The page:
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Thromb Haemost. 2012 May;107(5):985-97. doi: 10.1160/TH11-11-0804. Epub 2012 Mar 22.

Impact of dabigatran on a large panel of routine or specific coagulation assays. Laboratory recommendations for monitoring of dabigatran etexilate.

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Department of Pharmacy, Namur Thrombosis and Hemostasis Center (NTHC), Namur Research Institute for LIfe Sciences (NARILIS), University of Namur, Belgium.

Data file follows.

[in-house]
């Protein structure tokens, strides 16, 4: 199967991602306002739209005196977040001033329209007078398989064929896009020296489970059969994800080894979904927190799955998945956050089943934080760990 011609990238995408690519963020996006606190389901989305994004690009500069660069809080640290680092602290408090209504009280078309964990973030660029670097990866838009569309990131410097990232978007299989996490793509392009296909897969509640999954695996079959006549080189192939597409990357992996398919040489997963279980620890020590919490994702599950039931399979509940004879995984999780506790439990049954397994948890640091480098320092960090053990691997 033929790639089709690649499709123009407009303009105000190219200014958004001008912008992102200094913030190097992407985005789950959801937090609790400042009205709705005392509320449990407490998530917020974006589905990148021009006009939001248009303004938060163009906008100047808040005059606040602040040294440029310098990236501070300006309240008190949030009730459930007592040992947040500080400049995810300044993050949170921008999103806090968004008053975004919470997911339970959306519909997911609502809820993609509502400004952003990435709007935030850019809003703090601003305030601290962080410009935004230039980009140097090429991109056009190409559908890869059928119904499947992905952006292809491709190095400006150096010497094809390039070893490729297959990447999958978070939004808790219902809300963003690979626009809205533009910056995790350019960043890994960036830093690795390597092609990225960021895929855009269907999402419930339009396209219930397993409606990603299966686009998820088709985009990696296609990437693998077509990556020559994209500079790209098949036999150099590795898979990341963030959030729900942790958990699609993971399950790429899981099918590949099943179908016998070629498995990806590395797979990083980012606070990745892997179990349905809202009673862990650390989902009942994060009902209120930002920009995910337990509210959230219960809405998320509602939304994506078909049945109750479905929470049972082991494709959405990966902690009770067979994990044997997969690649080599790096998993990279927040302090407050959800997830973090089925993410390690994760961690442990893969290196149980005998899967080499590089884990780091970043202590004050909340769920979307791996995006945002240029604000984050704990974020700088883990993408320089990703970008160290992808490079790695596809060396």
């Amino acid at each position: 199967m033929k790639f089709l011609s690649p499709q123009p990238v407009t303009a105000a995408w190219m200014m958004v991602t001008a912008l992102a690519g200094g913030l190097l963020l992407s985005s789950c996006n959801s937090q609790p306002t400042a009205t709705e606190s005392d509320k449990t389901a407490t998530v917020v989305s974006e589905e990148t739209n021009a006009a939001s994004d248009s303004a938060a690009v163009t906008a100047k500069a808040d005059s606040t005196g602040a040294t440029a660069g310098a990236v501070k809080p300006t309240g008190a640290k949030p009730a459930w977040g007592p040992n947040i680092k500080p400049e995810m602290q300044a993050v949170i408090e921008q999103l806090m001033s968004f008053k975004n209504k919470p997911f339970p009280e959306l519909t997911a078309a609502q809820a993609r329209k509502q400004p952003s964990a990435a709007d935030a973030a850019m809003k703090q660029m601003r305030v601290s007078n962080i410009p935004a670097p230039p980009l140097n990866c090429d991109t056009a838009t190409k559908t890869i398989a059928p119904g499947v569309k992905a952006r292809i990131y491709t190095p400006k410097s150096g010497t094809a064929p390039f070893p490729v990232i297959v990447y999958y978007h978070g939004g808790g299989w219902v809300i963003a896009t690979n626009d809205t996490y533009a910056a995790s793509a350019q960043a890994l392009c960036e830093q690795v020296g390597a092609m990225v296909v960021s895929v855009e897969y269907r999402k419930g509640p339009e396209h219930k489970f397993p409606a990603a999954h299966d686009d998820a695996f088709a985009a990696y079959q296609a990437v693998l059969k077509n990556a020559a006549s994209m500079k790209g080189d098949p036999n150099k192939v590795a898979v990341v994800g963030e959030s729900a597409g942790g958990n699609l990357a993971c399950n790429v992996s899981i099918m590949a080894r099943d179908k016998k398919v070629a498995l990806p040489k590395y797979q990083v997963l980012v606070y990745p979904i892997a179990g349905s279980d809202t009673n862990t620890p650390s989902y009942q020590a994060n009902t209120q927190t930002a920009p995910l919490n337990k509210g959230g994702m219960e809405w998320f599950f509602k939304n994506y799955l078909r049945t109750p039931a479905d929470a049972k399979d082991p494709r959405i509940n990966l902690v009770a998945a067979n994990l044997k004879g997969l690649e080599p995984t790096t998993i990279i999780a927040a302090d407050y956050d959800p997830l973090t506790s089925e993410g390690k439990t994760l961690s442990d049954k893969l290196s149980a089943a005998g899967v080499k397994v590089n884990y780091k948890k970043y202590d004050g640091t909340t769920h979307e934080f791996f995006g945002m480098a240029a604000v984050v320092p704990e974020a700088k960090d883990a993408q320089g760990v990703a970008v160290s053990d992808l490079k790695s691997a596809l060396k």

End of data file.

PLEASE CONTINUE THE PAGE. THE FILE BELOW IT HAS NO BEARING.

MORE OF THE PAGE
Due to low bioavailability and high inter-individual variability, monitoring of dabigatran may be required in specific situations to prevent the risk of bleedings or thrombosis. The aim of the study was to determine which coagulation assay(s) could be used to assess the impact of dabigatran on secondary haemostasis. Dabigatran was spiked at concentrations ranging from 4.7 ng/ml to 943.0 ng/ml in pooled citrated human platelet-poor plasma. The following clotting assays were performed: prothrombin time (PT); activated partial thromboplastin time (aPTT); thrombin time (TT); ecarin clotting time (ECT); ecarin chromogenic assay (ECA); prothrombinase-induced clotting time (PiCT); activated clotting time (ACT); Hemoclot Thrombin Inhibitor (HTI) and thrombin generation assay (TGA). A concentration-dependent prolongation of PT, dPT, and aPTT was observed with aPTT being the more sensitive test. The results varied mostly due to the clotting reagent. HTI, ECT and TGA were the most sensitive tests but are not available 24 hours a day. In addition, HTI showed a linear correlation with a good reproducibility. Dabigatran induced a concentration-dependent delay and inhibition of tissue factor-induced TGA. Cut-offs related with higher risk of bleedings or thrombosis were defined for each reagent of aPTT and HTI. In conclusion, aPTT could be used for the monitoring of dabigatran and as screening test for the risk of overdose. However, because of its higher sensitivity, good reproducibility, excellent linear correlation at all doses, its simplicity of use, and possibilities of automation, HTI should be considered as the gold-standard.

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